The Olympic gymnasts testify how the Federal Bureau of Investigation mishandled the infamous Larry Nassar case.
On September 15, 2021, Simone Biles, McKayla Maroney, Maggie Nichols, and Aly Raisman took the stand in front of the US Senate about the mishandling of the Larry Nassar case by the Federal Bureau of Investigation, USA Gymnastics, and United States Olympic & Paralympic Committee. Through their testimonies, the American public learned how one of the most prolific child predators was allowed to operate and abuse 100 more girls over a year after Nichols made the first statement against him. Though Nassar was sentenced to life in prison, this hearing showed that the FBI illegally falsified reports made by survivors, while USAG and USOPC covered up for Nassar. Though multiple pieces of evidence were presented by the survivors and the Office of Inspector General’s (OIG) report, the public still has several critical questions: what kind of criminal misconduct occurred, why did these agencies not take action, and how can this benefit survivors?
The OIG’s report that was recently released demonstrated evidence of the FBI’s errors in this case. According to PBS, the inspector general’s investigation established that “FBI officials in Indianapolis did not respond with the ‘utmost seriousness and urgency that they deserved and required.’” This notion was then supported by Maroney’s opening statement in which she said, “I thought given the severity of this situation, that they would act quickly for the sake of protecting other girls. But instead, it took them 14 months to report anything.” All of the women brought up these 14 months multiple times because of the inspector general’s evidence that Nassar abused at least 40 more women and girls during that time frame.
However, according to the women and the OIG’s report, the lack of urgency to begin an investigation is not the only fallacy made by these organizations. The FBI falsified statements, and USAG concealed the absence of an investigation from survivors. According to Nichols, she and her family were lied to about the existence of an FBI investigation. “After I reported my abuse to USA Gymnastics,” she states, “my family and I were told by their former president, Steve Penny, to keep quiet and not say anything that could hurt the FBI investigation. We now know there was no real FBI investigation occurring.” According to the OIG’s report, it was not until a year after Nichols placed her first complaint against Nassar that the FBI began investigating. As stated by Maroney, “According to the OIG report, about 14 months after I disclosed my abuse to the FBI, nearly a year and a half later, the FBI agent who interviewed me in 2015 decided to write down my statement, a statement that the OIG report determined to be materially false.” These pieces of evidence and statements exhibit the misconduct of the FBI as well as USAG.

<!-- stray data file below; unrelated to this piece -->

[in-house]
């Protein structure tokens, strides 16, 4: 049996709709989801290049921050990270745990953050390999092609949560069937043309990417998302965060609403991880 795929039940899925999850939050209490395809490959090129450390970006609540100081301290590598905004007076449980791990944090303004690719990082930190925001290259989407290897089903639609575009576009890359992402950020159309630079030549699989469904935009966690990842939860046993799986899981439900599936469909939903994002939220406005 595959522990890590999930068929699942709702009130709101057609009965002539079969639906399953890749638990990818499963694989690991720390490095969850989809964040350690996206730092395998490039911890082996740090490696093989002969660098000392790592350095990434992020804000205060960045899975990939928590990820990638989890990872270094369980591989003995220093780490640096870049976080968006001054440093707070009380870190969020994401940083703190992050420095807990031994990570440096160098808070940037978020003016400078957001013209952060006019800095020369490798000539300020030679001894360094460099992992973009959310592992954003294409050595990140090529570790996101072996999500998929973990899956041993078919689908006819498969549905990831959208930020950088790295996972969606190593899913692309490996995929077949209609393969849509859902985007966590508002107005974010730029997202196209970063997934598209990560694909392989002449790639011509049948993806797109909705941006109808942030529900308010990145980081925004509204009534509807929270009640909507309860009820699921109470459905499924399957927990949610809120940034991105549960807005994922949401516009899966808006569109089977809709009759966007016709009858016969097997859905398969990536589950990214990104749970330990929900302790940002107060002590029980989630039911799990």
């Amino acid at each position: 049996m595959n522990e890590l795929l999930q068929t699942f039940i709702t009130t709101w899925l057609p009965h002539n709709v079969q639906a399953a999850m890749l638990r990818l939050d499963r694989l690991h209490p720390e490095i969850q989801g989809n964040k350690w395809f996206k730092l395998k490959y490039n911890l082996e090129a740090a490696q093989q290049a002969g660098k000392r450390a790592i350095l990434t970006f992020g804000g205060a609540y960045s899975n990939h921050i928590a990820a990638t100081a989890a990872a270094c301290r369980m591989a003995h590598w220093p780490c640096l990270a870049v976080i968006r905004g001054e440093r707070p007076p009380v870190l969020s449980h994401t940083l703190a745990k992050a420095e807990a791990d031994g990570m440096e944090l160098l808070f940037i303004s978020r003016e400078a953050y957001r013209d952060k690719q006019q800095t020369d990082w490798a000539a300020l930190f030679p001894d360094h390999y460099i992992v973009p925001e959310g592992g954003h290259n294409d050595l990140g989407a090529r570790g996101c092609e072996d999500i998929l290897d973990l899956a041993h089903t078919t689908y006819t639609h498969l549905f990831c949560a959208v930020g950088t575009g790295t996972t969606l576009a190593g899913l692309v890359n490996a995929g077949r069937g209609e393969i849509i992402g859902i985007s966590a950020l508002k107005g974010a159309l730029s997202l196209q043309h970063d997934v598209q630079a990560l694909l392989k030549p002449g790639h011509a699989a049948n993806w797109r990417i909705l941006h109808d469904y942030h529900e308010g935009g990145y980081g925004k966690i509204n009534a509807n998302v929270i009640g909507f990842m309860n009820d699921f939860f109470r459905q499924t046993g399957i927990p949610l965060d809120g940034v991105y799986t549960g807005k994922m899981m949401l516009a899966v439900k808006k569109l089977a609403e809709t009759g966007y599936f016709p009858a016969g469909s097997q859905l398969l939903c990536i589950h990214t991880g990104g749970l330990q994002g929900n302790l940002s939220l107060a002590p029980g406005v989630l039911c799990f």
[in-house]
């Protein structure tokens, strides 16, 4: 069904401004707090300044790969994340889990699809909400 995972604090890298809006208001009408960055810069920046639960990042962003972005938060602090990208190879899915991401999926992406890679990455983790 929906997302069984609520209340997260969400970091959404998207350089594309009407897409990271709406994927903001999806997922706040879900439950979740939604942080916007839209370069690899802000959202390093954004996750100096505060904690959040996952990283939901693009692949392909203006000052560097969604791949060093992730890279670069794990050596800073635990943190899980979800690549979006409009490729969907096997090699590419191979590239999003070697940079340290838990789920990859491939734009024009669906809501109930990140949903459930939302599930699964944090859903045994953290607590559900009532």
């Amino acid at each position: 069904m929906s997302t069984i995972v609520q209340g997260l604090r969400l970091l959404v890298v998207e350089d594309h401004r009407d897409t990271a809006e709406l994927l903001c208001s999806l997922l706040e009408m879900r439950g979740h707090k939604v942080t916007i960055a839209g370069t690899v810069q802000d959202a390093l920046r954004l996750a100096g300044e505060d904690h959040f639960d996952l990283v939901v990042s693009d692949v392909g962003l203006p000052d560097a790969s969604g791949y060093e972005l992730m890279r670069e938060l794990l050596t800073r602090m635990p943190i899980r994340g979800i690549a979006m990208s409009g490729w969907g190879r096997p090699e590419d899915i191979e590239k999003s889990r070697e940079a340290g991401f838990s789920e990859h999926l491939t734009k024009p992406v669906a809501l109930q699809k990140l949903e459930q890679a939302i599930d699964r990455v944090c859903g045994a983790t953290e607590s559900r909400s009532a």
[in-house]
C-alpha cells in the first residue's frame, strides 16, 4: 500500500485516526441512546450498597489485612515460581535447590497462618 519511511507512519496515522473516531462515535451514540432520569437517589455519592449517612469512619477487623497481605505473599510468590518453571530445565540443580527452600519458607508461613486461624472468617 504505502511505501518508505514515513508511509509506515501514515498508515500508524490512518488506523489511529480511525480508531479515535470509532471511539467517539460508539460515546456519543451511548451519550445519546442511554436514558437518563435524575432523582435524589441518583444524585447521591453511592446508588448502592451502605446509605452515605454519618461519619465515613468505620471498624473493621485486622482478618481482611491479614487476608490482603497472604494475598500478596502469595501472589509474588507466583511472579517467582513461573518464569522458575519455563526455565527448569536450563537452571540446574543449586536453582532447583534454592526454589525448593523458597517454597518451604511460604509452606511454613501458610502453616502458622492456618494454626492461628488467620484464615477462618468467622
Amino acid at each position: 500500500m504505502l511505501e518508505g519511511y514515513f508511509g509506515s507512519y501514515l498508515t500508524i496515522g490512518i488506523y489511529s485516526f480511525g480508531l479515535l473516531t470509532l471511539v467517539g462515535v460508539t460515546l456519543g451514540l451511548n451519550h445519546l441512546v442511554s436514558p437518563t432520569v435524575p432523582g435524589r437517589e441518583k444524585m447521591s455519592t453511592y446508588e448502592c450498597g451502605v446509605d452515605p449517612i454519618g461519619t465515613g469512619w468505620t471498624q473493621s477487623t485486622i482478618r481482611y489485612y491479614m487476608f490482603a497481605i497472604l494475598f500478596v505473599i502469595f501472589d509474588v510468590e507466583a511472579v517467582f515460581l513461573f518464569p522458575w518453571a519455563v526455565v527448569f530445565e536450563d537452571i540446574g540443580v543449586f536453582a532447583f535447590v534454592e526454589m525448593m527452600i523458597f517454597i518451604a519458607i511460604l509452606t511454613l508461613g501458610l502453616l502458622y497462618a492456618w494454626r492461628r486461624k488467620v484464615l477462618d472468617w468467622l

Also called into question during the hearing was the treatment of the survivors. Raisman states that an FBI agent “diminished the significance of [her] abuse, and made [her] feel [her] criminal case wasn’t worth pursuing.” Maroney recounted her call with an FBI agent discussing the first time she was sexually assaulted by Nassar; “They asked if this treatment ever helped me. I said, ‘No, it never did. This treatment was 100% abuse and never gave me any relief.’”
Another inquiry raised by this report and hearing is why did these organizations make these decisions? “Why are we left to guess while USAG and USOPC deliberately ignored reported abuse? Was it to protect the value of the sponsorships? The LA28 bid? Their own jobs? To avoid criminal liability? Perhaps, but why must we speculate when the facts are obtainable, and the stakes are so high,” Raisman speculates inside her opening statement. Though the reasoning behind these actions cannot yet be defined, there is a consensus that the FBI, USAG, and USOPC must be held accountable. As Biles states, “If they are not, I am convinced that this will continue to happen to others across Olympic sports.”
Having the FBI, USAG, and USOPC take accountability will significantly decrease the chances of this negligence and abuse happening again and help show how the public is adding to rape culture and how this type of behavior is detrimental to victims. During the questioning period of the hearing, Senator Booker asked the panel, “Is there something you’d like to say to us, whom all have to understand that we are playing a part in a culture that allows this to happen?” Raisman responded with, “I think it’s important for people to understand how much, even if we’re not crying, how much we are all struggling and how much survivors are suffering, because people often say, well, why did you just come forward now? Because it’s terrifying to come forward.” This statement made by Raisman echoes those made by multiple sexual assault and abuse survivors in the past. The continuous demonstration of the lack of protection and care for these survivors on a systemic level is precisely what silences victims and their voices.
All survivors of sexual abuse hope that they will be helped by those who swore to protect them. Sadly, in this case, and many others, the agencies put in place to support and care for these women failed. Nevertheless, with blame and responsibility being placed not only on Nassar but also on the bureaus that perpetuated his abuse, a possible new system is beginning to form.